You Need to Eat Protein. This is WHY!

Protein is having a moment and it’s time we all started paying attention! You need to eat protein and this is WHY…

What is protein?

Proteins are large, complex molecules made up of smaller units called amino acids. They are fundamental to life and perform a wide range of vital functions in the body. Proteins serve as the building blocks for tissues like muscles, skin, and organs. They also play key roles in various biological processes, such as enzymes that facilitate chemical reactions, antibodies that defend against infections, and transport proteins that move substances around the body. In your diet, proteins are crucial for providing the necessary nutrients for these functions and supporting overall health.

Why protein; why now?

It’s important to include an adequate amount of protein in your diet to support various bodily functions, maintain overall health, and prevent negative consequences such as muscle loss, weakened immune system, hair, skin, and nail issues, slow wound healing, fatigue, and weakness, or nutritional deficiencies. The exact protein requirement varies from person to person based on factors like age, gender, activity level, and health goals, but ensuring a balanced intake of protein-rich foods is essential and ensures that you obtain a wide range of essential amino acids and other nutrients that come with different protein-rich foods.

Let’s explore 5 key points on the importance of dietary protein: 

Muscle maintenance:

protein is essential for maintaining and building muscle tissue. Muscles are made up of proteins, and when we exercise or engage in physical activities, our muscles experience wear and tear. Consuming an adequate amount of protein helps repair and regenerate these muscle fibers, leading to muscle growth and strength. For example, athletes and bodybuilders often have higher protein requirements due to the constant breakdown and repair of their muscles during intense training. A study published in the “Journal of the International Society of Sports Nutrition” in 2018 found that higher protein intake can enhance muscle protein synthesis, which is crucial for muscle growth and recovery.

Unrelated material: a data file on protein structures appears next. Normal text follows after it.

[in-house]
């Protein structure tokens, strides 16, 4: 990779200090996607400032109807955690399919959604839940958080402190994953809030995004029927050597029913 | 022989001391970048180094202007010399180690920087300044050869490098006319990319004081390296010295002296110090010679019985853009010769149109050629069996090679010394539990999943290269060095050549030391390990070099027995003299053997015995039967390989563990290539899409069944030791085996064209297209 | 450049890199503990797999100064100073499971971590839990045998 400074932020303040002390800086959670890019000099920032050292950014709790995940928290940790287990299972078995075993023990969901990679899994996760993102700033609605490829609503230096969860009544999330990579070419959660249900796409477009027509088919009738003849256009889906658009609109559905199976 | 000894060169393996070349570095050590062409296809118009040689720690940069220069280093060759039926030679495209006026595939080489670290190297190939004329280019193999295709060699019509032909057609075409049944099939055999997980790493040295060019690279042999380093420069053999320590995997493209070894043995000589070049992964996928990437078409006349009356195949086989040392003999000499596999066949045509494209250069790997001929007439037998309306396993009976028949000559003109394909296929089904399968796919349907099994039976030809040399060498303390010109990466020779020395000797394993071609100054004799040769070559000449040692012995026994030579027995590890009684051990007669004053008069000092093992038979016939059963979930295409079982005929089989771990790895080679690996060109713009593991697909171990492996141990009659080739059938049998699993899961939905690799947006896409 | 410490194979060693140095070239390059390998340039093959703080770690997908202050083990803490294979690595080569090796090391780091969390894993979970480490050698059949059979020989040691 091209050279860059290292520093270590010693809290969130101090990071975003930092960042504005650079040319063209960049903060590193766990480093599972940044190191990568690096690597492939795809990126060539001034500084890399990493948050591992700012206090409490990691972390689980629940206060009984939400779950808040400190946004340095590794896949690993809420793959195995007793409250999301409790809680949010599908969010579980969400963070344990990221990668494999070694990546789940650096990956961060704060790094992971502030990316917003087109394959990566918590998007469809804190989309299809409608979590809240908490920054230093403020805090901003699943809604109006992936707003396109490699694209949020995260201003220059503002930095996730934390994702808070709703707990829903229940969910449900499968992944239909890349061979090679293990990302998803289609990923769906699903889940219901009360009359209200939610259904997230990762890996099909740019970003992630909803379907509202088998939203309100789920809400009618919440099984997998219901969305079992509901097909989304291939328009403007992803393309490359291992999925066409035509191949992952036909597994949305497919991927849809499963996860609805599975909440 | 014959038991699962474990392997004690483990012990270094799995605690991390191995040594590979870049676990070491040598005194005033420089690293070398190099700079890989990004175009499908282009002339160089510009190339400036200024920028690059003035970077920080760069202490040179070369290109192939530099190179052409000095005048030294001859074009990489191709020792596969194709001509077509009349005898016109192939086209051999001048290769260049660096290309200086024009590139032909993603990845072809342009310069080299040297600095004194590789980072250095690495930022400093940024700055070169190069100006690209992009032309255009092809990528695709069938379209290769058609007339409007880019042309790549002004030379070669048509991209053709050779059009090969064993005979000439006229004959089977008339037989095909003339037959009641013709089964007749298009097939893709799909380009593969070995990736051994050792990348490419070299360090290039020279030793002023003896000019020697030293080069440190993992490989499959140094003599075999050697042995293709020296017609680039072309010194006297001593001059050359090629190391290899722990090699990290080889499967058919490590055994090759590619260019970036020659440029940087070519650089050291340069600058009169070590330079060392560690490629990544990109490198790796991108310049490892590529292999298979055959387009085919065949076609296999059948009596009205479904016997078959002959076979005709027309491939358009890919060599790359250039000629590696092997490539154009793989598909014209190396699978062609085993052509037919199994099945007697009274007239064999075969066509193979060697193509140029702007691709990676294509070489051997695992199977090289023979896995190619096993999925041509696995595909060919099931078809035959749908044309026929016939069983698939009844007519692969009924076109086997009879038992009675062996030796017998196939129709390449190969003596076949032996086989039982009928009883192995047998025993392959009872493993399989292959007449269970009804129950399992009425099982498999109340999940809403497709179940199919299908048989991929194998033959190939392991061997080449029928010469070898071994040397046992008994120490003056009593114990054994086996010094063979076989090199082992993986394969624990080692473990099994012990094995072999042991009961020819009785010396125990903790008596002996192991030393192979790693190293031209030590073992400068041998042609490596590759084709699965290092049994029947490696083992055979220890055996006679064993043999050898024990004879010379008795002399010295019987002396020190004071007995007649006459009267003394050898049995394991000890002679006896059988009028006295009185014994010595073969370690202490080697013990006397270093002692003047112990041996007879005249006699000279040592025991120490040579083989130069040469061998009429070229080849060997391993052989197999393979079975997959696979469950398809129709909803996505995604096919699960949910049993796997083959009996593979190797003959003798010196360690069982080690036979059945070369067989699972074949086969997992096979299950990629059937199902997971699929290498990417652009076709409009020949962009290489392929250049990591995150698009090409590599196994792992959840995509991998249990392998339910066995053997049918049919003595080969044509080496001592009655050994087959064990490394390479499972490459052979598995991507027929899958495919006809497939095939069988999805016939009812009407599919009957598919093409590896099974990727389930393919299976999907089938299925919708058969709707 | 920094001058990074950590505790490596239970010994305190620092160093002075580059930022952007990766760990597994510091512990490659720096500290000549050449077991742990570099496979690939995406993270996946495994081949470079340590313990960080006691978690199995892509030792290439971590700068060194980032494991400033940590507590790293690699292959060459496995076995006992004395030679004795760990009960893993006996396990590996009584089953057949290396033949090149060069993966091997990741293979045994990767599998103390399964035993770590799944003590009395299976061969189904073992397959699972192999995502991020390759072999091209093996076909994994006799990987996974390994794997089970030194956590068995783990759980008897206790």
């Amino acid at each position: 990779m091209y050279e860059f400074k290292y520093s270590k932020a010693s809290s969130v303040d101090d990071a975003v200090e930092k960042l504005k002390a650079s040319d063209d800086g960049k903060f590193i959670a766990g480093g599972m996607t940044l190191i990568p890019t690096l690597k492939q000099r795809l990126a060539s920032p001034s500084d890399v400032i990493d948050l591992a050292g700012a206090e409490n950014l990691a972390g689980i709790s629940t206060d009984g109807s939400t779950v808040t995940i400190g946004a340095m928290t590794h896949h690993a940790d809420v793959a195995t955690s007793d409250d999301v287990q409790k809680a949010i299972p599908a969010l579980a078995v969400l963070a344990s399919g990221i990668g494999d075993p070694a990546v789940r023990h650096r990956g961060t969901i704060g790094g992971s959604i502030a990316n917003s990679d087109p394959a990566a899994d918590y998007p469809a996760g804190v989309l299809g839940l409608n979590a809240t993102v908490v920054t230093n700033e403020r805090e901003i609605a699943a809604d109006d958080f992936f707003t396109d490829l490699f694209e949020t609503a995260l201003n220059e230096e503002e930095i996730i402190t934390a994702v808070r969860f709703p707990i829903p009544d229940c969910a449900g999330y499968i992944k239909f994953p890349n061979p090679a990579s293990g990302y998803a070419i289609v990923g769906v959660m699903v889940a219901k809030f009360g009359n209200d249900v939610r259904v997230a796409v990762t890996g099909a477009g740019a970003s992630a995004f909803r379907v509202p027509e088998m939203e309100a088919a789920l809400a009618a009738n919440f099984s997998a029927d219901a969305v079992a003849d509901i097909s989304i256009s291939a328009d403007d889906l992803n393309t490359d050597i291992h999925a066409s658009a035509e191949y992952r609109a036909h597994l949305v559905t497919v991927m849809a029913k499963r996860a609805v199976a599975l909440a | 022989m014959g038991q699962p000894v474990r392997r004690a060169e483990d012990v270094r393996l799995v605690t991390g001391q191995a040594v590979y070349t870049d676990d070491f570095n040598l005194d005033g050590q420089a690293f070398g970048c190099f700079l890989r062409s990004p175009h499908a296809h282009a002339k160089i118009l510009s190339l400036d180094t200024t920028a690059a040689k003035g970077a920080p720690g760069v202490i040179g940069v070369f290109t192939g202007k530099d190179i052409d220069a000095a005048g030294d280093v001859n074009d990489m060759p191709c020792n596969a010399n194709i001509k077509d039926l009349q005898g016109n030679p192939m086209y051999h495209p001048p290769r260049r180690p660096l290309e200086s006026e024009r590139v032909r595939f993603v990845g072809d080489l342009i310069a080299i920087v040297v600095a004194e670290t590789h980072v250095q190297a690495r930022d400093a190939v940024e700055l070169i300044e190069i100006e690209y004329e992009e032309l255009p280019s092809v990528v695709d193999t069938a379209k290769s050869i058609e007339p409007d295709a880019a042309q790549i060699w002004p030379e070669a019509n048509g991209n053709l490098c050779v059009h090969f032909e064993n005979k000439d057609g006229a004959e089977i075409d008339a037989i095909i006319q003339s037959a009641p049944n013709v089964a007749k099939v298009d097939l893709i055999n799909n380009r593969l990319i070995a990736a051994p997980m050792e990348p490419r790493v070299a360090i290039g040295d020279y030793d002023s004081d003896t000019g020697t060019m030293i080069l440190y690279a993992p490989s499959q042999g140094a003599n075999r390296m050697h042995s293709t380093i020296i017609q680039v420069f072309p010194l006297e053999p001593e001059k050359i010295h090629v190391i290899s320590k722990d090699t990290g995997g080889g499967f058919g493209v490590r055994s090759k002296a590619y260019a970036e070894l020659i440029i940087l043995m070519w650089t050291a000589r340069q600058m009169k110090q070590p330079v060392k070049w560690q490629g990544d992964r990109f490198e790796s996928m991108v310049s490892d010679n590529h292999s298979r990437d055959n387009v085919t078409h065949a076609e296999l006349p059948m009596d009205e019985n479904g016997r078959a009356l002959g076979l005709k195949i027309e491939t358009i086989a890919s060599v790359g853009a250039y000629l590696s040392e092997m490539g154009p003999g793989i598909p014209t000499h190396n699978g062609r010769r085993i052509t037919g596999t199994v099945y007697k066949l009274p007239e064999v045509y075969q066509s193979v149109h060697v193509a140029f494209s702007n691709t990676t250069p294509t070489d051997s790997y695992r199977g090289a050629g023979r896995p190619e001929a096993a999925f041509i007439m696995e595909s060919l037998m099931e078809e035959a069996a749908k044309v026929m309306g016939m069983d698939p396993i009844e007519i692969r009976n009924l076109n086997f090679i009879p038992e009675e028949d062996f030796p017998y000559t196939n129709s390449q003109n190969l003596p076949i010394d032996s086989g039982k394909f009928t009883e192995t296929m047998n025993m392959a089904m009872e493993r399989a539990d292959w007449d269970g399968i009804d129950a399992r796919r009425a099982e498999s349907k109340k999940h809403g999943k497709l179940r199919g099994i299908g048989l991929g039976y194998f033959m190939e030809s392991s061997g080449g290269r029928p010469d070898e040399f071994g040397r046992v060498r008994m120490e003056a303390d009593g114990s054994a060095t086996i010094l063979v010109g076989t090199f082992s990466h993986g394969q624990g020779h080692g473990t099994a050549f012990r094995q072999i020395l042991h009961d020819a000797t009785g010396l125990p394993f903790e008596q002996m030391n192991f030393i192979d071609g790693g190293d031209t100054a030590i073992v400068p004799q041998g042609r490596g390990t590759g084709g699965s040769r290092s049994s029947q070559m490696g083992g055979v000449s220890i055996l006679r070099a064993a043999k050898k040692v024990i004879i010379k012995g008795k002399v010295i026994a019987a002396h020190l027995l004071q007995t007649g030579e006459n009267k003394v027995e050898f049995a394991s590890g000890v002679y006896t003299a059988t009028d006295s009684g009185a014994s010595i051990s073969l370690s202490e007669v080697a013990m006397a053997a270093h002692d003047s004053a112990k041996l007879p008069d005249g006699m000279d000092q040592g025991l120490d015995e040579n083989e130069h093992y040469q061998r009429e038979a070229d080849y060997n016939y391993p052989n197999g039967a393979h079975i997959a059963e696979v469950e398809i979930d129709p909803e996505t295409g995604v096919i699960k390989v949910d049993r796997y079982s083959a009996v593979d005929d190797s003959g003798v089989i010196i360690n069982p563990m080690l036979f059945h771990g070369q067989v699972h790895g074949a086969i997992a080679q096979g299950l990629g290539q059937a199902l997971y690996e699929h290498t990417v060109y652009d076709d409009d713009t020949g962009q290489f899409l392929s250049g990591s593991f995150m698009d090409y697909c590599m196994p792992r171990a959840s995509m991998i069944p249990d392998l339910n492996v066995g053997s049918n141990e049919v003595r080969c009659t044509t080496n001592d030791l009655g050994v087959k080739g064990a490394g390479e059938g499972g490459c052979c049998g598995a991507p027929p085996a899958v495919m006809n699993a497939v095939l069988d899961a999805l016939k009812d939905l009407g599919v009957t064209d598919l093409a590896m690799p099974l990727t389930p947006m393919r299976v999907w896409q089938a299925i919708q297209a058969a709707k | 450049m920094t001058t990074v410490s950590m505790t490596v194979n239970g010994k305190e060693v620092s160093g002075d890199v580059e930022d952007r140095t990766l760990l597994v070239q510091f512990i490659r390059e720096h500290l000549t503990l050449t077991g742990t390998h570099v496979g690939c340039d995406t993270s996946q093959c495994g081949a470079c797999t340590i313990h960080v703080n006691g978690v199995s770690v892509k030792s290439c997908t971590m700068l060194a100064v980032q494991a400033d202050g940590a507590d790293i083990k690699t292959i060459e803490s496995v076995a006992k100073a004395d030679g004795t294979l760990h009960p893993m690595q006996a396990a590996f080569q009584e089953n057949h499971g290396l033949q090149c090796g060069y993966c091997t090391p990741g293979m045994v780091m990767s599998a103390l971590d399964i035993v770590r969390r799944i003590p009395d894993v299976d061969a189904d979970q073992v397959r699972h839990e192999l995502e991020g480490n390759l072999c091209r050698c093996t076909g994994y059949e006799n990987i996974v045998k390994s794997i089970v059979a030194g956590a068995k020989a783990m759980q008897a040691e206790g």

Weight management:

Protein plays a vital role in weight management by promoting feelings of fullness and reducing overall calorie intake. When you consume protein-rich foods, they help control your appetite and prevent overeating. Additionally, protein has a higher thermic effect, meaning your body burns more calories digesting and metabolizing it compared to fats and carbohydrates. For instance, incorporating lean protein sources like chicken, fish, or tofu into your meals can help you feel satisfied and make it easier to control your calorie intake, aiding in weight loss and maintenance. A study in the “American Journal of Clinical Nutrition” from 2008 demonstrated that high-protein diets are effective for weight management and can lead to improved body composition.

Metabolic health:

Protein has a positive impact on metabolic health. It helps regulate blood sugar levels by slowing down the absorption of sugars from the digestive tract. This can be particularly beneficial for individuals with or at risk of type 2 diabetes. Additionally, protein-rich diets can improve lipid profiles by reducing bad cholesterol levels and increasing good cholesterol. For example, research published in the “Journal of Nutrition” in 2016 found that increased protein intake can lead to improved insulin sensitivity and better glycemic control, which are essential factors in managing diabetes and metabolic disorders.

Immune function:

Proteins are essential for a well-functioning immune system. They are the building blocks for antibodies and immune cells that protect the body against infections. Insufficient protein intake can weaken the immune system, making it more challenging for the body to defend against illnesses. For example, a lack of protein in the diet can lead to a decreased production of antibodies, rendering the body less capable of fighting off infections. This is why it’s important to consume protein-rich foods like lean meats, dairy, and legumes to support a robust immune system.

Tissue repair and health:

Protein is crucial for the repair and maintenance of various tissues in the body, not just muscles. It is involved in the repair and growth of hair, skin, nails, and internal organs. Without adequate protein, these tissues may become brittle, weak, or damaged. For instance, the collagen protein is essential for maintaining skin elasticity and wound healing. Insufficient protein can result in slower healing of injuries and a decline in overall tissue health. Consuming protein from sources like eggs, dairy, and collagen-rich foods like bone broth can support the body’s ability to repair and maintain these tissues.